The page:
The healthy young folks having kids on the government dollar should pay, if anyone, not these people. There are jobs with health insurance. But there's no other recourse for many people in this situation.

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              • #8


                But there’s no other recourse for many people in this situation.
                Click to expand...


                The person needing medicaid is provided for (to some extent). The complaint is their property is left in place until death.

                Then the suggestion is let the kids have it, its their "inheritance". The elder and spouse are exempt. The kids want the house.

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                • #9
                  There is no free lunch -- unless you game the system-- ahem ---- play by the rules of the finger-on-the-scale system.....

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                  • #10
                    I didn't read the whole article, just skimmed it...but the whole pulling on the heartstrings approach did not have the intended effect for me--my heartstrings remain unpulled.  The whole "so terrible, he/she worked their whole life and has nothing to show for it because the government is taking the house leaving nothing for his children" is way overblown.  Generational wealth/legacies are fine if you're so lucky (although there are plenty of sad stories where they don't work out either or the division of the estate leads to more heartache than goodwill) but why do we as a culture think that adult children deserve to inherit money from their parents?  The parent's job, assuming children are not disabled, is to raise functioning adults who can provide for themselves.  The main concern as I see it is when one spouse spends down everything to care for their sick husband/wife and then is left destitute for possibly many more years of their own life.  But the kids not inheriting the house because the person could not afford to pay for their own needs and so relied on government assistance?  I lean liberal, but that seems totally reasonable to me.  Some (adult) children act like they are entitled to an inheritance.  I really don't get it.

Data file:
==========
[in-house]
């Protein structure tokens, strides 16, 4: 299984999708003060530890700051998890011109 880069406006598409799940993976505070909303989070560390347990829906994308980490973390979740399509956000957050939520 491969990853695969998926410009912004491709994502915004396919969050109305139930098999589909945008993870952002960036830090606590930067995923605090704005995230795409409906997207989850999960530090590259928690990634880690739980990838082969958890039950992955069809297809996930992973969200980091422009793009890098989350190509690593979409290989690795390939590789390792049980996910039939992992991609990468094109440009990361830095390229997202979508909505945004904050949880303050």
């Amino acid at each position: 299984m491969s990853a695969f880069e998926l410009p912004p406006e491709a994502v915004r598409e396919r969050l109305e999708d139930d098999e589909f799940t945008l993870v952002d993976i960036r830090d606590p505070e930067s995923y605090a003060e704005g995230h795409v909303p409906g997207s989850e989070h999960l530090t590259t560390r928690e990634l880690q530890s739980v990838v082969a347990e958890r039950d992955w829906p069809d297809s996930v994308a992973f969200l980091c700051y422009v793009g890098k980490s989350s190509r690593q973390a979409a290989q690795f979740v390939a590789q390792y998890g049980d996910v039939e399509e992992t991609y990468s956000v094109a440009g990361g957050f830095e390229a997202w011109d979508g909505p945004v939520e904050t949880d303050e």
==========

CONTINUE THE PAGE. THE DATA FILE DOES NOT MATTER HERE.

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                    • #11


                      why do we as a culture think that adult children deserve to inherit money from their parents?  The parent’s job, assuming children are not disabled, is to raise functioning adults who can provide for themselves.
                      Click to expand...


                      +1000
                      Erstwhile Dance Theatre of Dayton performer cum bellhop. Carried (many) bags for a lovely and gracious 59 yo Cyd Charisse. (RIP) Hosted epic company parties after Friday night rehearsals.

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                      • #12